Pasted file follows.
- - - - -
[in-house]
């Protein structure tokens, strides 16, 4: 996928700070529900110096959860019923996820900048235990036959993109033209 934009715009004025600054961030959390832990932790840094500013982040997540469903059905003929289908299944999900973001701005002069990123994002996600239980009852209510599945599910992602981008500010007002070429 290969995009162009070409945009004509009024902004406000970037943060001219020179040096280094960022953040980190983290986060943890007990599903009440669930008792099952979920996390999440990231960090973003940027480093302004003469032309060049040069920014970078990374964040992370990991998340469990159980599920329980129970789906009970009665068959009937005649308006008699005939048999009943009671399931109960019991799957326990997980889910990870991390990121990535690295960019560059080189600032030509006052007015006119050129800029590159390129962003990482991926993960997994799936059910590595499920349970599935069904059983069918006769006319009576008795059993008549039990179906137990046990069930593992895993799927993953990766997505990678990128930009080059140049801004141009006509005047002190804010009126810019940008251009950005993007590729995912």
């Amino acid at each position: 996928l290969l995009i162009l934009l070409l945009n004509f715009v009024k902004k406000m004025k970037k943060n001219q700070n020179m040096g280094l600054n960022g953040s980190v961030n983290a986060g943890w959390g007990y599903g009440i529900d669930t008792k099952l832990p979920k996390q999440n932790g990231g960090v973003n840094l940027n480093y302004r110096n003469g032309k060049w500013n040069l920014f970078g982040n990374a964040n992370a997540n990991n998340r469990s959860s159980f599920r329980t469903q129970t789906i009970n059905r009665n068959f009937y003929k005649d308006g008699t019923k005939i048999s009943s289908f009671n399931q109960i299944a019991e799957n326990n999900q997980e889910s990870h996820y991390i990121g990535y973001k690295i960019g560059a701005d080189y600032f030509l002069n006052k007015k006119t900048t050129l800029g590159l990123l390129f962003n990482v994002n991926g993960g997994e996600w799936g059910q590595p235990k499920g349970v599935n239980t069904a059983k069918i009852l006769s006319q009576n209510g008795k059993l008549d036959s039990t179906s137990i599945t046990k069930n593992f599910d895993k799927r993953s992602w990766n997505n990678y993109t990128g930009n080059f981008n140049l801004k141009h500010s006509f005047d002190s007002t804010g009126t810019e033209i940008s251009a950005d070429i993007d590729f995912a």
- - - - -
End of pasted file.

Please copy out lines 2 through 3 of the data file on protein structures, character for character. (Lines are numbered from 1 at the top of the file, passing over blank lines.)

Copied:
């Protein structure tokens, strides 16, 4: 996928700070529900110096959860019923996820900048235990036959993109033209 934009715009004025600054961030959390832990932790840094500013982040997540469903059905003929289908299944999900973001701005002069990123994002996600239980009852209510599945599910992602981008500010007002070429 290969995009162009070409945009004509009024902004406000970037943060001219020179040096280094960022953040980190983290986060943890007990599903009440669930008792099952979920996390999440990231960090973003940027480093302004003469032309060049040069920014970078990374964040992370990991998340469990159980599920329980129970789906009970009665068959009937005649308006008699005939048999009943009671399931109960019991799957326990997980889910990870991390990121990535690295960019560059080189600032030509006052007015006119050129800029590159390129962003990482991926993960997994799936059910590595499920349970599935069904059983069918006769006319009576008795059993008549039990179906137990046990069930593992895993799927993953990766997505990678990128930009080059140049801004141009006509005047002190804010009126810019940008251009950005993007590729995912």
């Amino acid at each position: 996928l290969l995009i162009l934009l070409l945009n004509f715009v009024k902004k406000m004025k970037k943060n001219q700070n020179m040096g280094l600054n960022g953040s980190v961030n983290a986060g943890w959390g007990y599903g009440i529900d669930t008792k099952l832990p979920k996390q999440n932790g990231g960090v973003n840094l940027n480093y302004r110096n003469g032309k060049w500013n040069l920014f970078g982040n990374a964040n992370a997540n990991n998340r469990s959860s159980f599920r329980t469903q129970t789906i009970n059905r009665n068959f009937y003929k005649d308006g008699t019923k005939i048999s009943s289908f009671n399931q109960i299944a019991e799957n326990n999900q997980e889910s990870h996820y991390i990121g990535y973001k690295i960019g560059a701005d080189y600032f030509l002069n006052k007015k006119t900048t050129l800029g590159l990123l390129f962003n990482v994002n991926g993960g997994e996600w799936g059910q590595p235990k499920g349970v599935n239980t069904a059983k069918i009852l006769s006319q009576n209510g008795k059993l008549d036959s039990t179906s137990i599945t046990k069930n593992f599910d895993k799927r993953s992602w990766n997505n990678y993109t990128g930009n080059f981008n140049l801004k141009h500010s006509f005047d002190s007002t804010g009126t810019e033209i940008s251009a950005d070429i993007d590729f995912a």